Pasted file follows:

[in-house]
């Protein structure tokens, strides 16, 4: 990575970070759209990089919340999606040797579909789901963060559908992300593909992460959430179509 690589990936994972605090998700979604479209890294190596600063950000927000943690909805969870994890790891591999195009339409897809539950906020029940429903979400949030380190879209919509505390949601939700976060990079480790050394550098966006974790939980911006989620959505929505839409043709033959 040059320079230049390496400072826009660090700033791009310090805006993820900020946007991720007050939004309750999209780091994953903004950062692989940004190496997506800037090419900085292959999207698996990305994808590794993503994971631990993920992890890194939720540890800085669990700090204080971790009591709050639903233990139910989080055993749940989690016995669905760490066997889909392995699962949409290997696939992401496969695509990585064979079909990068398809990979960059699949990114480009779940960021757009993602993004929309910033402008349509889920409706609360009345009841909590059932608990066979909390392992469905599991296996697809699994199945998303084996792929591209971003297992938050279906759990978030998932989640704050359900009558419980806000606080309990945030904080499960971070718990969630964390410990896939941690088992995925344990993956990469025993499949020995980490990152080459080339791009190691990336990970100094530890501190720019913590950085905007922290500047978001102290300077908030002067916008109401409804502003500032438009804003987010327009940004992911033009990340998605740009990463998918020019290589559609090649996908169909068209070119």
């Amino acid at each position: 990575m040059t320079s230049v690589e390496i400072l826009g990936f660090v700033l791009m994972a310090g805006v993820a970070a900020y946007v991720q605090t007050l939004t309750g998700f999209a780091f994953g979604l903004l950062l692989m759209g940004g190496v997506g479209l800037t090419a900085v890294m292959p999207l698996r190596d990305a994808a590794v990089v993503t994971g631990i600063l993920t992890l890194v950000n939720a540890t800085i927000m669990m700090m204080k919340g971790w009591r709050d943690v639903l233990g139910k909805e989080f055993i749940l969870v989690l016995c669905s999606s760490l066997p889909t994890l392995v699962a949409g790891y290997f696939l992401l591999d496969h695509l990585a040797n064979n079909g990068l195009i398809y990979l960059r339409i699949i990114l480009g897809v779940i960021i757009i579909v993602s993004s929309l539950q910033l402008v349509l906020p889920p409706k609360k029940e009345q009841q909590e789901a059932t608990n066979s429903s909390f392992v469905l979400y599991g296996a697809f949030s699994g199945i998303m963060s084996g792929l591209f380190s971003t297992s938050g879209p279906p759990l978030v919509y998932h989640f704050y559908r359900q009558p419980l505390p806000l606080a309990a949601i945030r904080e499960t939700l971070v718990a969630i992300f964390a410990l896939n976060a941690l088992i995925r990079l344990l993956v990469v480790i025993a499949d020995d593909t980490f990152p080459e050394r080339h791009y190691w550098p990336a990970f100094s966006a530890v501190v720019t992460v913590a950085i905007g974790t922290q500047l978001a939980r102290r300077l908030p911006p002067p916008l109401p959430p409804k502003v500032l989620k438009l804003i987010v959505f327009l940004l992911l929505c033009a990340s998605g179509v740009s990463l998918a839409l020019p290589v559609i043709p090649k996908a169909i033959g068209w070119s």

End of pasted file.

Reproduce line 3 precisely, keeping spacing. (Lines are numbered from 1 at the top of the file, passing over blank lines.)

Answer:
């Amino acid at each position: 990575m040059t320079s230049v690589e390496i400072l826009g990936f660090v700033l791009m994972a310090g805006v993820a970070a900020y946007v991720q605090t007050l939004t309750g998700f999209a780091f994953g979604l903004l950062l692989m759209g940004g190496v997506g479209l800037t090419a900085v890294m292959p999207l698996r190596d990305a994808a590794v990089v993503t994971g631990i600063l993920t992890l890194v950000n939720a540890t800085i927000m669990m700090m204080k919340g971790w009591r709050d943690v639903l233990g139910k909805e989080f055993i749940l969870v989690l016995c669905s999606s760490l066997p889909t994890l392995v699962a949409g790891y290997f696939l992401l591999d496969h695509l990585a040797n064979n079909g990068l195009i398809y990979l960059r339409i699949i990114l480009g897809v779940i960021i757009i579909v993602s993004s929309l539950q910033l402008v349509l906020p889920p409706k609360k029940e009345q009841q909590e789901a059932t608990n066979s429903s909390f392992v469905l979400y599991g296996a697809f949030s699994g199945i998303m963060s084996g792929l591209f380190s971003t297992s938050g879209p279906p759990l978030v919509y998932h989640f704050y559908r359900q009558p419980l505390p806000l606080a309990a949601i945030r904080e499960t939700l971070v718990a969630i992300f964390a410990l896939n976060a941690l088992i995925r990079l344990l993956v990469v480790i025993a499949d020995d593909t980490f990152p080459e050394r080339h791009y190691w550098p990336a990970f100094s966006a530890v501190v720019t992460v913590a950085i905007g974790t922290q500047l978001a939980r102290r300077l908030p911006p002067p916008l109401p959430p409804k502003v500032l989620k438009l804003i987010v959505f327009l940004l992911l929505c033009a990340s998605g179509v740009s990463l998918a839409l020019p290589v559609i043709p090649k996908a169909i033959g068209w070119s």